Online Social Network Analysis: A Survey of Research Applications in Computer Science
David Burth Kurka, Alan Godoy, Fernando J. Von Zuben

http://arxiv.org/abs/1504.05655

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When Money Learns to Fly: Towards Sensing as a Service Applications Using Bitcoin

Sensing-as-a-Service (S2aaS) is an emerging Internet of Things (IOT) business model pattern. To be technically feasible and to effectively allow for broad adoption, S2aaS implementations have to overcome manifold systemic hurdles, specifically regarding payment and sensor identification. In an effort to overcome these hurdles, we propose Bitcoin as protocol for S2aaS networks. To lay the groundwork and start the conversation about disruptive changes that Bitcoin technology could bring to S2aaS concepts and IOT in general, we identify and discuss the core characteristics that could drive those changes. We present a conceptual example and describe the basic process of exchanging data for cash using Bitcoin.


When Money Learns to Fly: Towards Sensing as a Service Applications Using Bitcoin
Kay Noyen, Dirk Volland, Dominic Wörner, Elgar Fleisch

http://arxiv.org/abs/1409.5841


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Structural Determinants of Criticality in Biological Networks

Many adaptive evolutionary systems display spatial and temporal features, such as long-range correlations, typically associated with the critical point of a phase transition in statistical physics. Empirical and theoretical studies suggest that operating near criticality enhances the functionality of biological networks, such as brain and gene networks, in terms for instance of information processing, robustness and evolvability. While previous studies have explained criticality with specific system features, we still lack a general theory of critical behaviour in biological systems. Here we look at this problem from the complex systems perspective, since in principle all critical biological circuits have in common the fact that their internal organisation can be described as a complex network. An important question is how self-similar structure influences self-similar dynamics. Modularity and heterogeneity, for instance, affect the location of critical points and can be used to tune the system towards criticality. We review and discuss recent studies on the criticality of neuronal and genetic networks, and discuss the implications of network theory when assessing the evolutionary features of criticality.


Valverde S, Ohse S, Turalska M, Garcia-Ojalvo J and West BJ (2015). Structural Determinants of Criticality in Biological Networks. Front. Physiol. 6:127. http://dx.doi.org/10.3389/fphys.2015.00127 ;

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From seconds to months: multi-scale dynamics of mobile telephone calls

Big Data on electronic records of social interactions allow approaching human behaviour and sociality from a quantitative point of view with unforeseen statistical power. Mobile telephone Call Detail Records (CDRs), automatically collected by telecom operators for billing purposes, have proven especially fruitful for understanding one-to-one communication patterns as well as the dynamics of social networks that are reflected in such patterns. We present an overview of empirical results on the multi-scale dynamics of social dynamics and networks inferred from mobile telephone calls. We begin with the shortest timescales and fastest dynamics, such as burstiness of call sequences between individuals, and "zoom out" towards longer temporal and larger structural scales, from temporal motifs formed by correlated calls between multiple individuals to long-term dynamics of social groups. We conclude this overview with a future outlook.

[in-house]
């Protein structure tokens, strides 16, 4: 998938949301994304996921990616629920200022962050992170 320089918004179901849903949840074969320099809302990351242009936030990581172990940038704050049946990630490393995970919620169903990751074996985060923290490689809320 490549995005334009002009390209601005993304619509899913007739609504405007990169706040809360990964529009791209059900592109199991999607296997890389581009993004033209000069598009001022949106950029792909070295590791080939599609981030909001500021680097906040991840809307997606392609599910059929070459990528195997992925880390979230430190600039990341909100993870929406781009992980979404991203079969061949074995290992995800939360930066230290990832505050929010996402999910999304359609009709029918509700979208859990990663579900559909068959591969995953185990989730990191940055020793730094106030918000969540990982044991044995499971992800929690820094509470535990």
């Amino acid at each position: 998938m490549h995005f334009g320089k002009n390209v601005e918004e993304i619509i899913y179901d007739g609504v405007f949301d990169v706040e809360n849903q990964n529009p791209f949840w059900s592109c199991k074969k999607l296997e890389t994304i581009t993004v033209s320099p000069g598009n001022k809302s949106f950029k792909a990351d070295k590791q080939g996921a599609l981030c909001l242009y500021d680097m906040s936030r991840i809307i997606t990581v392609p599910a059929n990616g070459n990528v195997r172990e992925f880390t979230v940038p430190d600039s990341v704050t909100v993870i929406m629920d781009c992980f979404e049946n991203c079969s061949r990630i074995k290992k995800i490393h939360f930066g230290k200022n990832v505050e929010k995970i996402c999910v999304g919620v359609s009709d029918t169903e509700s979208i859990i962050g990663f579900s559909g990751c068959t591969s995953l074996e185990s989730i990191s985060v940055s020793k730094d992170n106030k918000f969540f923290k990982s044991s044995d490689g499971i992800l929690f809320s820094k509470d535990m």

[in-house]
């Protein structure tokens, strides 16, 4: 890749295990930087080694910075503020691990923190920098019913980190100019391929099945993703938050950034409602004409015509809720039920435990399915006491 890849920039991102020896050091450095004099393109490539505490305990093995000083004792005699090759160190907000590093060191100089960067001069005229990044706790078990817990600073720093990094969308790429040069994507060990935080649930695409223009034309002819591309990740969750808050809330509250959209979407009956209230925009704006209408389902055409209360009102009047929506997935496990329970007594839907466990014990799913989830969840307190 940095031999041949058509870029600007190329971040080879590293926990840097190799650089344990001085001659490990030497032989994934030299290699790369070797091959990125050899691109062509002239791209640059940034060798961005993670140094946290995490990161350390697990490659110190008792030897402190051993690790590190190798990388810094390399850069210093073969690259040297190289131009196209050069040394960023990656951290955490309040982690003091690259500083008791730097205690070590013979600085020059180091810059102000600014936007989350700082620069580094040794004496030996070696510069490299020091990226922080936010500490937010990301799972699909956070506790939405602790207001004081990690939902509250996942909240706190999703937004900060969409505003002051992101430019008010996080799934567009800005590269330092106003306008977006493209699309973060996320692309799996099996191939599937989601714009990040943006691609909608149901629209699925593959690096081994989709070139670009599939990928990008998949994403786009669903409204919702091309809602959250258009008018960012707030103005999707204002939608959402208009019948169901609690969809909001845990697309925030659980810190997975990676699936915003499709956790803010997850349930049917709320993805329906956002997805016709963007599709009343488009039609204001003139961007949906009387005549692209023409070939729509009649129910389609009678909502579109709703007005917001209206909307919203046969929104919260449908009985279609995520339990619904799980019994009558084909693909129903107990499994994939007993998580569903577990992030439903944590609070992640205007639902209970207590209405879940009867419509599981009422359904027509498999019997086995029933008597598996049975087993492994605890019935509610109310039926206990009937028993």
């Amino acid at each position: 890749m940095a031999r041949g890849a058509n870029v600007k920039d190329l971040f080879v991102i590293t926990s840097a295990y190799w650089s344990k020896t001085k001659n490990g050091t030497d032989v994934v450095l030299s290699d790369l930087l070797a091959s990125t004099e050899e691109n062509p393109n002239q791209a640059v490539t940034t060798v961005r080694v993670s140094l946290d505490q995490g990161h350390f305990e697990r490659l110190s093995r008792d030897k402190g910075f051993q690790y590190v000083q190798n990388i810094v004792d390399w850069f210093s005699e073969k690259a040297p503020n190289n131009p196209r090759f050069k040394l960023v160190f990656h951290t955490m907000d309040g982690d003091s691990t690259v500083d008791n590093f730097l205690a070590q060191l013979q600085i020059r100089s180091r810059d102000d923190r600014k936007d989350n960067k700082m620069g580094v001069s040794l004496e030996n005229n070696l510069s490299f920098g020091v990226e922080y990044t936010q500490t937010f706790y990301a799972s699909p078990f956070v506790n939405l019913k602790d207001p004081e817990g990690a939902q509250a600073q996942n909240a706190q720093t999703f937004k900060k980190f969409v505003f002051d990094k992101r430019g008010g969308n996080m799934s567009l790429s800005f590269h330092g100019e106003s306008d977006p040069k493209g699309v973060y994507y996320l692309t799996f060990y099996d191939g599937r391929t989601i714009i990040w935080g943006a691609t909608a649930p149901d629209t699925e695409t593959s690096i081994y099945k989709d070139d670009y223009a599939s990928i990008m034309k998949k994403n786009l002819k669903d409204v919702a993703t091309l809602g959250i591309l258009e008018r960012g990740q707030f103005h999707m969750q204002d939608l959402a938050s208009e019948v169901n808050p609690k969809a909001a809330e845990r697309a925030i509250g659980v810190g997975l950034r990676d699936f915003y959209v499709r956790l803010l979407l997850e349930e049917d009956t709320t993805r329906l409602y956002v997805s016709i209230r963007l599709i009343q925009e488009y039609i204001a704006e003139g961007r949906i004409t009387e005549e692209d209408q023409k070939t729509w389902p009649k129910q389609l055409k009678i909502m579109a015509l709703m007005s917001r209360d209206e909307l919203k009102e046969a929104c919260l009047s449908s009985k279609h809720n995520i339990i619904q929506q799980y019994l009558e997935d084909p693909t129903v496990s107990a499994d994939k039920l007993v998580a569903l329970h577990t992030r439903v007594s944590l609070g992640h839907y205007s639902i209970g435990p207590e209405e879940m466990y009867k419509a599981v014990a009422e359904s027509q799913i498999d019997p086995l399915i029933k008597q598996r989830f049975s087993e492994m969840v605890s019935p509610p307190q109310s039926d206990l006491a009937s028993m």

From seconds to months: multi-scale dynamics of mobile telephone calls
Jari Saramaki, Esteban Moro

http://arxiv.org/abs/1504.01479

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Natural Selection Constrains Neutral Diversity across A Wide Range of Species

A fundamental goal of population genetics is to understand why levels of genetic diversity vary among species and populations. Under the assumptions of the neutral model of molecular evolution, the amount of variation present in a population should be directly proportional to the size of the population. However, this prediction does not tally with real-life observations: levels of genetic diversity are found to be substantially more uniform, even among species with widely differing population sizes, than expected. Because natural selection—which removes genetically linked neutral variation—is more efficient in larger populations, selection on novel mutations offers a potential reconciliation of this paradox. In this work, we align and jointly analyze whole genome genetic variation data from a wide variety of species. Using this dataset and population genetic models of the impact of selection on neutral variation, we test the prediction that selection will disproportionally remove neutral variation in species with large population sizes. We show that genomic signature of natural selection is pervasive across most species, and that the amount of linked neutral variation removed by selection correlates with proxies for population size. We propose that pervasive natural selection constrains neutral diversity and provides an explanation for why neutral diversity does not scale as expected with population size.


Corbett-Detig RB, Hartl DL, Sackton TB (2015) Natural Selection Constrains Neutral Diversity across A Wide Range of Species. PLoS Biol 13(4): e1002112. http://dx.doi.org/10.1371/journal.pbio.1002112 ;

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Neural Computations Mediating One-Shot Learning in the Human Brain